Walking away from your Home Mortgage: Can You Do So Without Consequences?

Posted By on November 5, 2009

As the value of real estate is continuously depreciating, more and more people are resorting to “self-help” measures to get out of sky-high mortgages – except that such measures are not only harmful to their own interests, but are also further devastating the economy.

A recent article in USA Today entitled “More walk away from homes, mortgages,” noted that homeowners are increasingly engaging in “strategic defaults” or voluntary foreclosures, whereby they simply walk away from their mortgages. When they realize that their mortgage is worth more than the value of their home, they just stop paying and let the bank take their home. Many homeowners would prefer instead to rent a small apartment for less than half their monthly mortgage payment.

But however attractive its benefits are, strategic default is a BAD idea! Among other things, including a deficiency judgment, walking away from your mortgage will knock 100 points off your credit score and make your ineligible for a new mortgage for seven years – not to mention, less likely to be approved for credit in any other capacity. According to USA Today, almost 600,000 borrowers walked away from their homes last year, slowing the recovery of the housing market and, thus, the overall economy.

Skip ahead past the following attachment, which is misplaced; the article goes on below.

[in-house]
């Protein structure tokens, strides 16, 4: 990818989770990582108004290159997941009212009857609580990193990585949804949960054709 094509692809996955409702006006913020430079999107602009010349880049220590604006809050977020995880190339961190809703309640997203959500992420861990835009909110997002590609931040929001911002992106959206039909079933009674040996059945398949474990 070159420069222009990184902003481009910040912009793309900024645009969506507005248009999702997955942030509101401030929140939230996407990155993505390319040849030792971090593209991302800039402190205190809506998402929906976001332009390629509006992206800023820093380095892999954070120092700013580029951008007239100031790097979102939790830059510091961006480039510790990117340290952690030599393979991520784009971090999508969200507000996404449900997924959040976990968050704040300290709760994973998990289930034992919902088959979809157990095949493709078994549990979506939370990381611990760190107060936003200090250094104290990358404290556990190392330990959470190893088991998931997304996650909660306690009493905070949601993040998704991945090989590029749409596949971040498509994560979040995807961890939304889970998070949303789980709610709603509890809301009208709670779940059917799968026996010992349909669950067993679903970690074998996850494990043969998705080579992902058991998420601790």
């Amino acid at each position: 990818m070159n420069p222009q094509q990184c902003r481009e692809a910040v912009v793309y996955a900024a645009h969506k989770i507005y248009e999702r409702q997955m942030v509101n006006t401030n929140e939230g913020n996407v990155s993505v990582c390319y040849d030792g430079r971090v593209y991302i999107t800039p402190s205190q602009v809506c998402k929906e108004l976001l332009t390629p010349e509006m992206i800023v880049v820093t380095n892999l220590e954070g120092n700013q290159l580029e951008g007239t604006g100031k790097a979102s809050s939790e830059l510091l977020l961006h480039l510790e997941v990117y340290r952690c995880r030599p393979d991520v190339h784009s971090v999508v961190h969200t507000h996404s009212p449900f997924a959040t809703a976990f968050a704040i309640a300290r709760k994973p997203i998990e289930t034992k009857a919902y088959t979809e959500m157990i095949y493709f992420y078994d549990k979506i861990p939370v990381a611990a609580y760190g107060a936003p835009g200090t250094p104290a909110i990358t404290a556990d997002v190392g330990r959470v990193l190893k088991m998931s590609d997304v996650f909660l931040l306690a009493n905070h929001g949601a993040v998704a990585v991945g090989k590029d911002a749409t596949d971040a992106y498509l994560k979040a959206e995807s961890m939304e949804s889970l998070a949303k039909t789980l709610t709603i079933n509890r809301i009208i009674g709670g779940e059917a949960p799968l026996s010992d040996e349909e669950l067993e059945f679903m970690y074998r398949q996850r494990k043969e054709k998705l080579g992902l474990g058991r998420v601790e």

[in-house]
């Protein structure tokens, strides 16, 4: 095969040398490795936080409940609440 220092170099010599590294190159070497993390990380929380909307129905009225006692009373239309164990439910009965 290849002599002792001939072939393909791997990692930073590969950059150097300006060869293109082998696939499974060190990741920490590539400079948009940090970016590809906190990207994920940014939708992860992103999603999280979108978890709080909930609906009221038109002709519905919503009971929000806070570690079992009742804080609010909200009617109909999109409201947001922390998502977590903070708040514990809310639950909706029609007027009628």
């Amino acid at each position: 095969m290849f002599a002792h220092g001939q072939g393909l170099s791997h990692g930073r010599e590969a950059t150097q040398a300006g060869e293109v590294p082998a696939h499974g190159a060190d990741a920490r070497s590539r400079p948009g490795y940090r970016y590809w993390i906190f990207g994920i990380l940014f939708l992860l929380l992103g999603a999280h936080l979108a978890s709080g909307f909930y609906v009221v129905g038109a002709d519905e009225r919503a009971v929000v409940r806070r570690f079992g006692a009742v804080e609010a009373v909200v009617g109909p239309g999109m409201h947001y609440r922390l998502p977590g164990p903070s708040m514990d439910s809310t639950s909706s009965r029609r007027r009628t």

If you are considering strategic default, or feel it’s only a matter of time before your lender gets around to foreclosing on your home, you should contact an experienced Florida real estate attorney, who can help you determine a more constructive course of action. For example, your attorney may help you negotiate more affordable terms into your mortgage, or, alternatively, cause your lender to discharge what is left on your mortgage (deficiency) after you turn over to it the proceeds of a short sale (i.e. where your home is sold for an amount that is less than the value of your mortgage). All in all, your attorney may help you avoid the dire consequences of strategic default.

If you would like more information about this topic, you may either post a comment to this blog, contact me, a Florida Real Estate Attorney, by email, or call me at (954) 458-8655 and I will be happy to answer your questions. I offer a free initial consultation.

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